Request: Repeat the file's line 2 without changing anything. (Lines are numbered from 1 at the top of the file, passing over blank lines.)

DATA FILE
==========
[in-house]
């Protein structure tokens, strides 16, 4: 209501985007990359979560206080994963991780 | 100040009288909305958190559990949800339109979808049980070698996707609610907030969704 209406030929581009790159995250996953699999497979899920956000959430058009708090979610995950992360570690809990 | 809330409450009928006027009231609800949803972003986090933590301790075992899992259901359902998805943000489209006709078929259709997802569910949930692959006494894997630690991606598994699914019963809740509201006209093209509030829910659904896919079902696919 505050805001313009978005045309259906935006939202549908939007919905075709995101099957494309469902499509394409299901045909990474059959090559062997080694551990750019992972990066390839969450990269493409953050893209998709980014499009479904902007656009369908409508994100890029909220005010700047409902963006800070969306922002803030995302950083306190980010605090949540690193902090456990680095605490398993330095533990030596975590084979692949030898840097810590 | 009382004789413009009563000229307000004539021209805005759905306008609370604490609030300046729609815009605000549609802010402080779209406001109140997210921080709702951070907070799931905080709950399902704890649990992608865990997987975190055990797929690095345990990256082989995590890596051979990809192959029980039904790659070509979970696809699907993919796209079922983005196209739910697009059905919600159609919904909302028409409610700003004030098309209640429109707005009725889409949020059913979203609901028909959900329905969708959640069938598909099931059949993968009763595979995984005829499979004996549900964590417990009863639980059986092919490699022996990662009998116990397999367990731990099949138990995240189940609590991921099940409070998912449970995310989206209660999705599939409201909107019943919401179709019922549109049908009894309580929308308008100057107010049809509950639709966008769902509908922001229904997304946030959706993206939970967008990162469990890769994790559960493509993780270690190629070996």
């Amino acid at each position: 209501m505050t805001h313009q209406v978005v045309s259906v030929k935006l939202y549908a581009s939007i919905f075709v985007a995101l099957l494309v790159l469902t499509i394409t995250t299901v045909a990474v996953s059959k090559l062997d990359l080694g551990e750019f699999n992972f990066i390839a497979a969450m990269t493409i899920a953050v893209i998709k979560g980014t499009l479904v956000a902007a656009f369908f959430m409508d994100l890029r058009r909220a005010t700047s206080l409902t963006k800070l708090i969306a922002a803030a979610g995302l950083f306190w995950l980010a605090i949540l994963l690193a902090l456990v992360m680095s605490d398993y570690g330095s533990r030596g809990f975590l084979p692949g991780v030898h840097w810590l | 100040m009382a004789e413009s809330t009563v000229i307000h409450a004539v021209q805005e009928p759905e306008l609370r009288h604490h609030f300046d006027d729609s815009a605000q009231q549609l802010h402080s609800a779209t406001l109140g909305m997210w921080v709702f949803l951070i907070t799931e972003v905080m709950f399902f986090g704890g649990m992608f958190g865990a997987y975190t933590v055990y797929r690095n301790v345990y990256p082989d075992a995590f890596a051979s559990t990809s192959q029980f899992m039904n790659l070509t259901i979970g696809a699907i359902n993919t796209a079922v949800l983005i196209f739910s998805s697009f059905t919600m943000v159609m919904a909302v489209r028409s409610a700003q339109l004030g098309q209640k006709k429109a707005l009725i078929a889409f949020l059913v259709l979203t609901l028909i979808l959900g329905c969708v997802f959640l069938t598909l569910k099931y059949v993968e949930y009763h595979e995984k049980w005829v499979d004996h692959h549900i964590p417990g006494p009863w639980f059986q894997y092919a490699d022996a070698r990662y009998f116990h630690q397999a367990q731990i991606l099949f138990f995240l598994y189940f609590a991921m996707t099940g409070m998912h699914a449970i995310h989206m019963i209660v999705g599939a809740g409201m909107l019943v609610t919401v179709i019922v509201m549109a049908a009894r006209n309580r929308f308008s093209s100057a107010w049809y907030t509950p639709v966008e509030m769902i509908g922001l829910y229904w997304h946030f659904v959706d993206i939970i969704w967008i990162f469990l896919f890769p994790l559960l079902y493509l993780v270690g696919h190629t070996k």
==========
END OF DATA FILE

């Protein structure tokens, strides 16, 4: 209501985007990359979560206080994963991780 | 100040009288909305958190559990949800339109979808049980070698996707609610907030969704 209406030929581009790159995250996953699999497979899920956000959430058009708090979610995950992360570690809990 | 809330409450009928006027009231609800949803972003986090933590301790075992899992259901359902998805943000489209006709078929259709997802569910949930692959006494894997630690991606598994699914019963809740509201006209093209509030829910659904896919079902696919 505050805001313009978005045309259906935006939202549908939007919905075709995101099957494309469902499509394409299901045909990474059959090559062997080694551990750019992972990066390839969450990269493409953050893209998709980014499009479904902007656009369908409508994100890029909220005010700047409902963006800070969306922002803030995302950083306190980010605090949540690193902090456990680095605490398993330095533990030596975590084979692949030898840097810590 | 009382004789413009009563000229307000004539021209805005759905306008609370604490609030300046729609815009605000549609802010402080779209406001109140997210921080709702951070907070799931905080709950399902704890649990992608865990997987975190055990797929690095345990990256082989995590890596051979990809192959029980039904790659070509979970696809699907993919796209079922983005196209739910697009059905919600159609919904909302028409409610700003004030098309209640429109707005009725889409949020059913979203609901028909959900329905969708959640069938598909099931059949993968009763595979995984005829499979004996549900964590417990009863639980059986092919490699022996990662009998116990397999367990731990099949138990995240189940609590991921099940409070998912449970995310989206209660999705599939409201909107019943919401179709019922549109049908009894309580929308308008100057107010049809509950639709966008769902509908922001229904997304946030959706993206939970967008990162469990890769994790559960493509993780270690190629070996």